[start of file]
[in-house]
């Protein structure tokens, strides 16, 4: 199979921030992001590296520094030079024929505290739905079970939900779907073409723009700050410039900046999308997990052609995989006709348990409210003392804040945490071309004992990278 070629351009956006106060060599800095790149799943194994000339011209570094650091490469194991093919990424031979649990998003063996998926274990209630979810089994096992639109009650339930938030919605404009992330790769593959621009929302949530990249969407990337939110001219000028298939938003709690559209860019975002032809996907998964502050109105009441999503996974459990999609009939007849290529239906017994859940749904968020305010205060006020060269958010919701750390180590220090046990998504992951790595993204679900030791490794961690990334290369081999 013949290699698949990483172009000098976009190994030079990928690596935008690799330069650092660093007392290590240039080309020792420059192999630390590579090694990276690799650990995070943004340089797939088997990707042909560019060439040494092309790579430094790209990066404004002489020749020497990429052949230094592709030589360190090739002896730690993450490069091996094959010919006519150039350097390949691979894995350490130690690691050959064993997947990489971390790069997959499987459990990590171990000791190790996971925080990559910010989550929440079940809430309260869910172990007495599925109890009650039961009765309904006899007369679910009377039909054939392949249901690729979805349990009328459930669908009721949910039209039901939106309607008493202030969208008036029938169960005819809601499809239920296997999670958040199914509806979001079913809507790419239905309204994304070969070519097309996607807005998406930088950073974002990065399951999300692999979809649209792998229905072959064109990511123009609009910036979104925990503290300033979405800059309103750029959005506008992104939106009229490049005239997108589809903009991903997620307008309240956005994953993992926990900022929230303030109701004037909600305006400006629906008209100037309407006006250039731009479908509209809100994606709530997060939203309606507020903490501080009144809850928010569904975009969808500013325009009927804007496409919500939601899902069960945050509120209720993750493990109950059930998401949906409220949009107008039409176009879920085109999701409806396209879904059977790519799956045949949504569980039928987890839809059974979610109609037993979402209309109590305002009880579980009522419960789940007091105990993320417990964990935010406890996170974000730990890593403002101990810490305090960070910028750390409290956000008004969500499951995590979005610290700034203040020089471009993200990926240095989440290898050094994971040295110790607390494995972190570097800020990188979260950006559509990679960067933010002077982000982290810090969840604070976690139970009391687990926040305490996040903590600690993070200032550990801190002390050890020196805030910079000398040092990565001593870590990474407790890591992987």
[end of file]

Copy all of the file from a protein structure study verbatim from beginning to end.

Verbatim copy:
[in-house]
């Protein structure tokens, strides 16, 4: 199979921030992001590296520094030079024929505290739905079970939900779907073409723009700050410039900046999308997990052609995989006709348990409210003392804040945490071309004992990278 070629351009956006106060060599800095790149799943194994000339011209570094650091490469194991093919990424031979649990998003063996998926274990209630979810089994096992639109009650339930938030919605404009992330790769593959621009929302949530990249969407990337939110001219000028298939938003709690559209860019975002032809996907998964502050109105009441999503996974459990999609009939007849290529239906017994859940749904968020305010205060006020060269958010919701750390180590220090046990998504992951790595993204679900030791490794961690990334290369081999 013949290699698949990483172009000098976009190994030079990928690596935008690799330069650092660093007392290590240039080309020792420059192999630390590579090694990276690799650990995070943004340089797939088997990707042909560019060439040494092309790579430094790209990066404004002489020749020497990429052949230094592709030589360190090739002896730690993450490069091996094959010919006519150039350097390949691979894995350490130690690691050959064993997947990489971390790069997959499987459990990590171990000791190790996971925080990559910010989550929440079940809430309260869910172990007495599925109890009650039961009765309904006899007369679910009377039909054939392949249901690729979805349990009328459930669908009721949910039209039901939106309607008493202030969208008036029938169960005819809601499809239920296997999670958040199914509806979001079913809507790419239905309204994304070969070519097309996607807005998406930088950073974002990065399951999300692999979809649209792998229905072959064109990511123009609009910036979104925990503290300033979405800059309103750029959005506008992104939106009229490049005239997108589809903009991903997620307008309240956005994953993992926990900022929230303030109701004037909600305006400006629906008209100037309407006006250039731009479908509209809100994606709530997060939203309606507020903490501080009144809850928010569904975009969808500013325009009927804007496409919500939601899902069960945050509120209720993750493990109950059930998401949906409220949009107008039409176009879920085109999701409806396209879904059977790519799956045949949504569980039928987890839809059974979610109609037993979402209309109590305002009880579980009522419960789940007091105990993320417990964990935010406890996170974000730990890593403002101990810490305090960070910028750390409290956000008004969500499951995590979005610290700034203040020089471009993200990926240095989440290898050094994971040295110790607390494995972190570097800020990188979260950006559509990679960067933010002077982000982290810090969840604070976690139970009391687990926040305490996040903590600690993070200032550990801190002390050890020196805030910079000398040092990565001593870590990474407790890591992987």